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Figure 4. (a) Photoresponse of a cork sensor with two ZnO/EC printed layers for different applied voltages; (b) photoresponse of a cork sensor to 10 complete cycles ON/OFF, at a lower voltage; (c) photoresponse of a cork sensor to longer ON/OFF cycles.
Figure 4. (a) Photoresponse of a cork sensor with two ZnO/EC printed layers for different applied voltages; (b) photoresponse of a cork sensor to 10 complete cycles ON/OFF, at a lower voltage; (c) photoresponse of a cork sensor to longer ON/OFF cycles.
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Figure 5. (a) Photoresponse of two sensors, one printed on a glass substrate and the other on a cork substrate; (b) SEM image of the printed sensor surface using the glass substrate; (c) zoomed in view of the dark currents.
Figure 5. (a) Photoresponse of two sensors, one printed on a glass substrate and the other on a cork substrate; (b) SEM image of the printed sensor surface using the glass substrate; (c) zoomed in view of the dark currents.
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Figure 6. Photoresponse of a cork sensor over time, right after being produced and then after one month of being stored in the lab (23 °C and 30% RH).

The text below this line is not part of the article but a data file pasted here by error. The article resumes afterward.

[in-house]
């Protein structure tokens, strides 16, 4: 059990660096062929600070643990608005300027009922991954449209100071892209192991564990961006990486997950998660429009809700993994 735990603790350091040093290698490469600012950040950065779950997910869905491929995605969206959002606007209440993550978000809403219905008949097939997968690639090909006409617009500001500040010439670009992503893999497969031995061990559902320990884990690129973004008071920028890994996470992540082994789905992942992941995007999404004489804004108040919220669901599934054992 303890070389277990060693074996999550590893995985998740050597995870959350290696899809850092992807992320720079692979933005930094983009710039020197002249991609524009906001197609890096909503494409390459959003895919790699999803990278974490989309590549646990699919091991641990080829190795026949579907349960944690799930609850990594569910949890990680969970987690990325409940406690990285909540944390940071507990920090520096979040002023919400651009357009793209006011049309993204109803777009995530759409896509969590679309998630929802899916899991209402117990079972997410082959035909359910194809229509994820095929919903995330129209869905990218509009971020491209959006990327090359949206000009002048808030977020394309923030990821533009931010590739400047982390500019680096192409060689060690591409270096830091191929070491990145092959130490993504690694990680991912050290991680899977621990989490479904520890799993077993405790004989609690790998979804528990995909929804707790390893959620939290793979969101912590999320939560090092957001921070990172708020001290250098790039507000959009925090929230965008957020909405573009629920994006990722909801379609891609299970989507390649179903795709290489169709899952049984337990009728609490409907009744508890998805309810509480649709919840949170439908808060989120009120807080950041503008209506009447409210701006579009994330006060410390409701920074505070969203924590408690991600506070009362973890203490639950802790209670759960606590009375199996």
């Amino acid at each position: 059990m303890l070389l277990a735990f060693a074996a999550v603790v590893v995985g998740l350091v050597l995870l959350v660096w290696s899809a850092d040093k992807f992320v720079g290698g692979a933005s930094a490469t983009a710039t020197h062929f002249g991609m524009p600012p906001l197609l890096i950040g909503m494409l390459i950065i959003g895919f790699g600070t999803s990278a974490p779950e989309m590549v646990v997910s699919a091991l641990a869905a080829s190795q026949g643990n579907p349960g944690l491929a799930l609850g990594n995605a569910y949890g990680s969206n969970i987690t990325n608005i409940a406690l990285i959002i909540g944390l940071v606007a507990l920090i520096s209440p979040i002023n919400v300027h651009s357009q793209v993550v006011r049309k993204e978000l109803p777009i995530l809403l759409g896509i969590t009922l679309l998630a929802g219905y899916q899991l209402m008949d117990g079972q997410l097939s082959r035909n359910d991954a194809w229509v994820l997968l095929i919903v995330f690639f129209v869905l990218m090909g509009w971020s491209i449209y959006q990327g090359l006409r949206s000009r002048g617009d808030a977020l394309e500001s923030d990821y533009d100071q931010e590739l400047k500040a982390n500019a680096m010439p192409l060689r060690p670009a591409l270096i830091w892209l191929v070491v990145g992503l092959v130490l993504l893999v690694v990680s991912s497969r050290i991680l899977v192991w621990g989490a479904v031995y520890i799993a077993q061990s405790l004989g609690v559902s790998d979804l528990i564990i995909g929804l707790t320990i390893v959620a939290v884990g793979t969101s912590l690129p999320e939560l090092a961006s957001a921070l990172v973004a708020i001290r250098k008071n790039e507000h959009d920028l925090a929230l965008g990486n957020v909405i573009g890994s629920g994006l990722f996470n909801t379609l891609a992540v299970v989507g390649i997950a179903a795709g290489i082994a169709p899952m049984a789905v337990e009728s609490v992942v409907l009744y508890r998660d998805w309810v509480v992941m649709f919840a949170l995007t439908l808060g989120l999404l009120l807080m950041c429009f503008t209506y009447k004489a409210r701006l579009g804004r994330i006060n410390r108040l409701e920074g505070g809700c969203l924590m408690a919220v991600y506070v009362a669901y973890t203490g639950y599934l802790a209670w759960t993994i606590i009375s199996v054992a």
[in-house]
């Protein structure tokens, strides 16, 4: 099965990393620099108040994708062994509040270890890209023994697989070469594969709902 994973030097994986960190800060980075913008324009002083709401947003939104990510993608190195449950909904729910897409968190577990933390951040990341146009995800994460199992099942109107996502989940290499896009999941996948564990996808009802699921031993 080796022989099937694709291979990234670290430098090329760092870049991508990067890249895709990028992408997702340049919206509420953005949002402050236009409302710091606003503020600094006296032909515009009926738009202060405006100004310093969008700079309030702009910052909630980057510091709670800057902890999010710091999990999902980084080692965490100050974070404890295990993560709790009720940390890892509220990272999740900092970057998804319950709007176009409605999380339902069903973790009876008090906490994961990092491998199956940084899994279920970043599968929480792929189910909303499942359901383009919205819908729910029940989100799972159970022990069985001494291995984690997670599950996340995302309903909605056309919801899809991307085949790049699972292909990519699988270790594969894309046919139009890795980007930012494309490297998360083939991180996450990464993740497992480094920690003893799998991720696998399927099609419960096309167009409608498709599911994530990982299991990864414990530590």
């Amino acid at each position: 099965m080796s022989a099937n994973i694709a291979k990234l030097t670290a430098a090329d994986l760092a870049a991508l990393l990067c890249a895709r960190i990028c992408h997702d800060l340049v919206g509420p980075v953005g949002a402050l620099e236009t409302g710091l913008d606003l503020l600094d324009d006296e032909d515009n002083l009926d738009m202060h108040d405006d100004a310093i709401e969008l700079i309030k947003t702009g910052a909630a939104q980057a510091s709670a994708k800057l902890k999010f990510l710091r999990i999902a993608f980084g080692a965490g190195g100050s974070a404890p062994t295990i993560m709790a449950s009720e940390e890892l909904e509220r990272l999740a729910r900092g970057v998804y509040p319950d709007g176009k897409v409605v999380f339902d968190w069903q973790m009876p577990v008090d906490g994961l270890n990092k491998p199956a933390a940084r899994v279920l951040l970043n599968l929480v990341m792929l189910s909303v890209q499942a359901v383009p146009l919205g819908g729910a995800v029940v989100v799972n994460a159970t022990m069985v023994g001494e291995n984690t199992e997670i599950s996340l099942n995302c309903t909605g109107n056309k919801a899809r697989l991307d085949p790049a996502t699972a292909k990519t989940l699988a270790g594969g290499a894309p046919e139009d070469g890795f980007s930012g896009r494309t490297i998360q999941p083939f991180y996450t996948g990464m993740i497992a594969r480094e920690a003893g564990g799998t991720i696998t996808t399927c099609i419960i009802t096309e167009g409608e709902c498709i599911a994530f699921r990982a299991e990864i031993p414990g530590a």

Figure 6. Photoresponse of a cork sensor over time, right after being produced and then after one month of being stored in the lab (23 °C and 30% RH).
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Figure 7. (a) Photoresponses during cyclic bending deformation using a cylinder with a 45 mm radius; (b) Photoresponse for a fixed curvature over time on the same test cylinder.
Figure 7. (a) Photoresponses during cyclic bending deformation using a cylinder with a 45 mm radius; (b) Photoresponse for a fixed curvature over time on the same test cylinder.
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Table 1. UV sensor response times for 1.5 V and 5 V applied between the electrodes.
Table 1. UV sensor response times for 1.5 V and 5 V applied between the electrodes.
Applied Voltage (V)Rise Time (s)Fall Time (s)
1.54.4 ± 0.51.9 ± 0.1
5.03.6 ± 0.21.5 ± 0.1

© 2019 by the authors. Licensee MDPI, Basel, Switzerland. This article is an open access article distributed under the terms and conditions of the Creative Commons Attribution (CC BY) license (http://creativecommons.org/licenses/by/4.0/).